The cover of The Economist magazine featuring Rupert Murdoch as a powerful  Emperor whose image is cracking
The fact we bring all sorts of attitudes and values which shape how we see a photograph became very clear in the response to recent photographs of Rupert Murdoch. And also in the response to a bizarre piece of guerrilla marketing on the catwalk

One theme commentators seem to agree on in the News International Hacking scandal is how old the 80 year-old Rupert Murdoch looked as he flew to fight a fire that threatens to engulf his whole organisation.


Yet astute students of the portrait photograph will point out that Rupert Murdoch’s news photos look pretty similar today as they did three weeks ago. The difference? Power. It’s the prejudice (in the neutral sense of that word) which we bring to the image and portrait photography in particular, and as Rupert Murdoch’s power and status diminishes we bring a different set of values to his image. Last week he was Dr. Evil in Austin Powers masterminding global media control and this week he is apparently a slightly shaky old man.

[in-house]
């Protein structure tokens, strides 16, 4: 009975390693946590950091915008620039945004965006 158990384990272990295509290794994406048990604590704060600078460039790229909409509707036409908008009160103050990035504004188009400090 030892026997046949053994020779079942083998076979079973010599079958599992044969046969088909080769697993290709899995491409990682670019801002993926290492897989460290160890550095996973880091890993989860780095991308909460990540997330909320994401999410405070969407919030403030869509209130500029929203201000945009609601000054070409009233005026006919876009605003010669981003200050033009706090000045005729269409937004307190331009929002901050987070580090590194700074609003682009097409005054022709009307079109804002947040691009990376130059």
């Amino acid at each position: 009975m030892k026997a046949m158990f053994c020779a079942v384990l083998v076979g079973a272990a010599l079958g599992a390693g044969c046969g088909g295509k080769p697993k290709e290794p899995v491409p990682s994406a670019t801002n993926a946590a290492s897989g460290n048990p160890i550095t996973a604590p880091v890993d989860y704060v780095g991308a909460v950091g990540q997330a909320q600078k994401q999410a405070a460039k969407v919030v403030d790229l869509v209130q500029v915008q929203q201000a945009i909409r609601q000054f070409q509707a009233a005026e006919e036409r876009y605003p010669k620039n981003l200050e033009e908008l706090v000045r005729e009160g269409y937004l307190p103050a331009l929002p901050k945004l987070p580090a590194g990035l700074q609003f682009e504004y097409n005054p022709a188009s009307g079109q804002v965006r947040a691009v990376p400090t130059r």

Likewise Adverblog have just posted a wonderfully wry video of the unveiling of a similar set of prejudices at the Amsterdam International Fashion Week. Cheap clothing store Zeeman masqueraded as a fake new brand, Frank (“new, refreshing and wearable fashion’) and only at the end of the catwalk show was it revealed to the audience that the clothes they were admiring over was in fact a cheap high street chain. The power of context is remarkable to behold.


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